In Germany, persecution of Jews was adopted as government policy nearly a decade before the war began. The 1935 Nuremberg Laws and other legislation institutionalized anti-Semitism and provided the Hitler regime legal cover to begin harassing and oppressing German Jews. These laws led to Kristallnacht—“the night of broken glass”—a terrifying pogrom against Jews carried out in November 1938 by Hitler’s paramilitary forces and German citizens.
Hatred of Jews was also common in America. “The worst period of American anti-Semitism,” wrote history Prof. Leonard Dinnerstein, “was sandwiched between the ends of World War i and World War ii” (Anti-Semitism in Times of Crisis). He wrote that by the mid-1940s, animosity had swelled to the point where many American Jews feared that the pogroms occurring in Nazi Germany would spread to America.
This history shows why it is not only Jews who should fear the direction we are heading.
Throughout history, rising anti-Semitism has been a symptom of a society in crisis. The Guardian’s Jonathan Freedland wrote, “Jews have often functioned as a canary in the coal mine: When a society turns on its Jews, it is usually a sign of wider ill health” (March 30, 2018). It is no coincidence that the world’s worst-ever attack on Jews, numbers-wise, took place at the same time as the world’s most destructive war.
As Russian society fell apart in the late 19th century, waves of pogroms swept through the empire. In the 1880s, Jews were attacked in Kiev, Warsaw and Odessa. Between 1903 and 1906, thousands of Jews died in a series of attacks that ran alongside the turmoil surrounding the 1905 Russian Revolution. These pogroms were a symptom of a terminally sick society, one that finally destroyed itself in 1917.
Around that time, some in France blamed the Jews for defeat in the Franco-Prussian War (1870–1871). This sparked a rise in anti-Semitism that led to the infamous Dreyfus Affair and a steady undercurrent of French Jew-hatred.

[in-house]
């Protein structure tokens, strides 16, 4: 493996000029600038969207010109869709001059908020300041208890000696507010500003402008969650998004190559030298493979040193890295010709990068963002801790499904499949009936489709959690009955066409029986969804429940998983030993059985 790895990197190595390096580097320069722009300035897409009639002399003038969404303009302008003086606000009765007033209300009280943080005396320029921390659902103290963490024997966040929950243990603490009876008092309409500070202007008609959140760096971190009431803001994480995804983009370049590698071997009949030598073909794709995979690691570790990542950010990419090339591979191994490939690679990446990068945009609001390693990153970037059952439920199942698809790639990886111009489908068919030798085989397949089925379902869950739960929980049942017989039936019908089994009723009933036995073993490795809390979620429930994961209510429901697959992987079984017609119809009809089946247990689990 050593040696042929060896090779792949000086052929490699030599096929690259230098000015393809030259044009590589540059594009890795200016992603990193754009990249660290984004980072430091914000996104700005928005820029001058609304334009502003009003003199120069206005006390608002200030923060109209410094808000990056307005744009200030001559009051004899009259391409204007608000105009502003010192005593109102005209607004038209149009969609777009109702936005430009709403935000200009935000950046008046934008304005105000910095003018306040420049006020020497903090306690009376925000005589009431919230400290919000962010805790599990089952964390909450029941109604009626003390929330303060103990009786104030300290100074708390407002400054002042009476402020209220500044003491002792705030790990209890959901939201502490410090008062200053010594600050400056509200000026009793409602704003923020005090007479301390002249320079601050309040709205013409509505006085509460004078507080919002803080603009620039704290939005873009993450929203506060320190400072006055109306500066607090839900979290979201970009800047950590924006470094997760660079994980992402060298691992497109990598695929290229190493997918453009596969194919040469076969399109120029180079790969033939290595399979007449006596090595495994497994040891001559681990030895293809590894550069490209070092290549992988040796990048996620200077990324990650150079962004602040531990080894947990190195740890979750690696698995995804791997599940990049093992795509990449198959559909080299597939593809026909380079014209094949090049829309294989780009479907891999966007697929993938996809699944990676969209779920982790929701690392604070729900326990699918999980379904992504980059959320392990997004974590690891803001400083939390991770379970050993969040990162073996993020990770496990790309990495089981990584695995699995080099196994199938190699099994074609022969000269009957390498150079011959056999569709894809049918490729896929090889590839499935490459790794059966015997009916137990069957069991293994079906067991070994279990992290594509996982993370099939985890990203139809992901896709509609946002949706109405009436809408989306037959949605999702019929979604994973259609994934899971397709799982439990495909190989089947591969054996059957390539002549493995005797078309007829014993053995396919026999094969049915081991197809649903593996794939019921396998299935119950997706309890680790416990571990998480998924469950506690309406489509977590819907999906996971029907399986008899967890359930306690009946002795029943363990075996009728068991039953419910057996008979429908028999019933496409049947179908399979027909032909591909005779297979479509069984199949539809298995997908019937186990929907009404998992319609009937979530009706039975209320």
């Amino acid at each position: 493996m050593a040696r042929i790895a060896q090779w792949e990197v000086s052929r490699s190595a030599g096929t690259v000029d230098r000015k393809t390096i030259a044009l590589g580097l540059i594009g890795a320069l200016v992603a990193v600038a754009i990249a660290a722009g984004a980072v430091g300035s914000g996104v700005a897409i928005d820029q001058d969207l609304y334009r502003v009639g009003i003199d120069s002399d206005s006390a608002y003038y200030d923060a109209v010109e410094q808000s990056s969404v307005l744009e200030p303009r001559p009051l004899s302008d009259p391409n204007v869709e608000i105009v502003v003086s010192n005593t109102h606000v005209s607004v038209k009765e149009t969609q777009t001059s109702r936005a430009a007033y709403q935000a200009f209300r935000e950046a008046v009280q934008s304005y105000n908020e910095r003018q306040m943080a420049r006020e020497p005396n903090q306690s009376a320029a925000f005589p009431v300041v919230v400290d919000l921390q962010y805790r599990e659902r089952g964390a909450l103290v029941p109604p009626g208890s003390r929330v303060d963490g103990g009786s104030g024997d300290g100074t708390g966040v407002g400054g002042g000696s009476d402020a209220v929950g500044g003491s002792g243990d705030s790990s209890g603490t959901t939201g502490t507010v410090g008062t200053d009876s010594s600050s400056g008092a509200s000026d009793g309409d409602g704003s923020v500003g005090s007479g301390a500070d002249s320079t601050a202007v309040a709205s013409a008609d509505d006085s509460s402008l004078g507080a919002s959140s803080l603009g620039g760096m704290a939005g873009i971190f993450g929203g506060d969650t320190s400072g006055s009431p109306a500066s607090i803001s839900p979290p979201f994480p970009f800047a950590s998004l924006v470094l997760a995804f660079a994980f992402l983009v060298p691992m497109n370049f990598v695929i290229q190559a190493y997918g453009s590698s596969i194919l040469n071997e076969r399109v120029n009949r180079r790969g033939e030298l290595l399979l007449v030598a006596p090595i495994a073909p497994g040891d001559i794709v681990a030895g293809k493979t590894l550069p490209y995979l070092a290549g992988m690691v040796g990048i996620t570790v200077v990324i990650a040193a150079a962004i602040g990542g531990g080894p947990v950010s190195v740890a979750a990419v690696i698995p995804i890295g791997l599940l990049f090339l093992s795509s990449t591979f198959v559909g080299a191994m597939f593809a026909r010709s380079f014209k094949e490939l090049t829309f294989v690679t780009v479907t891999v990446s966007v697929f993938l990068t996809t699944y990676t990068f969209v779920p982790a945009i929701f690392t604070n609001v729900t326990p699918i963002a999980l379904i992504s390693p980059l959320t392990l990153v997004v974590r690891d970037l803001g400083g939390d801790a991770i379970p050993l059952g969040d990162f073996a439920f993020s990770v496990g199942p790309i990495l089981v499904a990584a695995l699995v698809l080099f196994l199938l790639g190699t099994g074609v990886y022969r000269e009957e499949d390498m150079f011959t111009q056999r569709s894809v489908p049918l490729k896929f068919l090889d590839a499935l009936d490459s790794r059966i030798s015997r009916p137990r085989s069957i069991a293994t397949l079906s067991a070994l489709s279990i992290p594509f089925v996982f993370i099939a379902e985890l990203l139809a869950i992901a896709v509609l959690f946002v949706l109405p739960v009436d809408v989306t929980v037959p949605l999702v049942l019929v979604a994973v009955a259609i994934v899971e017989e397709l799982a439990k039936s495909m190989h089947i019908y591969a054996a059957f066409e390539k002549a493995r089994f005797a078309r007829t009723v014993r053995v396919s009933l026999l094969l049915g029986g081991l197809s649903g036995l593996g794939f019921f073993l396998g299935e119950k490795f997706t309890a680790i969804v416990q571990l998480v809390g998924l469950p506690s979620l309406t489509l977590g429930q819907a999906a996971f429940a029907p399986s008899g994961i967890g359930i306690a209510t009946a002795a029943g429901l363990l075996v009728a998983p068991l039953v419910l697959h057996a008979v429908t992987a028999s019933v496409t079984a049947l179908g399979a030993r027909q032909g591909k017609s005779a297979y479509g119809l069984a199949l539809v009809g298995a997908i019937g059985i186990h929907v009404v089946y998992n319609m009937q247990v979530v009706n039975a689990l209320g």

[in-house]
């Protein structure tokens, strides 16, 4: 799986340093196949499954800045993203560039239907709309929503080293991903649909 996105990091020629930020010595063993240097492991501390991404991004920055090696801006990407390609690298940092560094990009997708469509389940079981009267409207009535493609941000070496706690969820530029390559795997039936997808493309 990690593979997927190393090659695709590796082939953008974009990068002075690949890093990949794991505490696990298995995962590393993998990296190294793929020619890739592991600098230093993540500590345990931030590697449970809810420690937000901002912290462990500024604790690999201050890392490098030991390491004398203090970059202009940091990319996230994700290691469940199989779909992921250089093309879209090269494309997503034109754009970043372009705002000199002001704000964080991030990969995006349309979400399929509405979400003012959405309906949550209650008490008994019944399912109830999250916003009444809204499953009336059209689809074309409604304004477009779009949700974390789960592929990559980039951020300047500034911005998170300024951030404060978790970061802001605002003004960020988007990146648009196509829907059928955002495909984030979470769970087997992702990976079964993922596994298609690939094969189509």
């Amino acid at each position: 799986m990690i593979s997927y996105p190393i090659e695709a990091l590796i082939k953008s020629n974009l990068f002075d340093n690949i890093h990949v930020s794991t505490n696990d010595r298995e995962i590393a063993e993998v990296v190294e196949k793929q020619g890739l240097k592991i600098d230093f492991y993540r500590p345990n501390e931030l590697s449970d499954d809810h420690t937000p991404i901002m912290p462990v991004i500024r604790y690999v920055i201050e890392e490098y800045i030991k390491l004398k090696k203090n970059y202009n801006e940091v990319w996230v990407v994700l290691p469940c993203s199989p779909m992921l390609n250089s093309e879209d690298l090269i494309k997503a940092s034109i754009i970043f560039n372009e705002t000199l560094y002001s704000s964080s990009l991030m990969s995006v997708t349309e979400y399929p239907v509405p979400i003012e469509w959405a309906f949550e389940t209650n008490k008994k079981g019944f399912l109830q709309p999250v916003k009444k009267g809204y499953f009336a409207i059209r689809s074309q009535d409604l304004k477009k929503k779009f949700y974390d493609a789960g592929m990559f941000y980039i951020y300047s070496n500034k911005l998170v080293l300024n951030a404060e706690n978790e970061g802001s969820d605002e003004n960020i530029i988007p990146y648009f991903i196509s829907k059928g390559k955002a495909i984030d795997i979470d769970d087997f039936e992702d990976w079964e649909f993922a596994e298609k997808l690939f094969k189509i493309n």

For 2,000 years of European history, Jews have been persecuted in good times and bad. But a pattern has emerged: In periods of major social tension and upheaval, Jews become the scapegoat. When the Black Death killed tens of millions in the 1300s, people blamed the Jews: Hundreds of Jewish communities were attacked; about 1,000 Jews were burned alive in Strasbourg.
Whenever Europe got involved with the Middle East, attacks on the Jews also spiked. When Medieval Europe suffered setbacks, Jews were blamed. During the First Crusade in 1096, Jewish communities in central Europe were wiped out in a separate German Crusade. Around 12,000 are estimated to have been killed in cities around the Rhineland. When King Richard i of England left to fight in the Middle East, anti-Jewish riots broke out across the country. As Pope Innocent iii greatly expanded the Crusades, he also persecuted Europe’s Jews. His forcing of Jews to wear a special badge, and other persecutions, are widely seen as a turning point that intensified persecution against European Jews. As the example of Pope Innocent shows, such persecution was also usually strongest whenever the Catholic Church was strongest.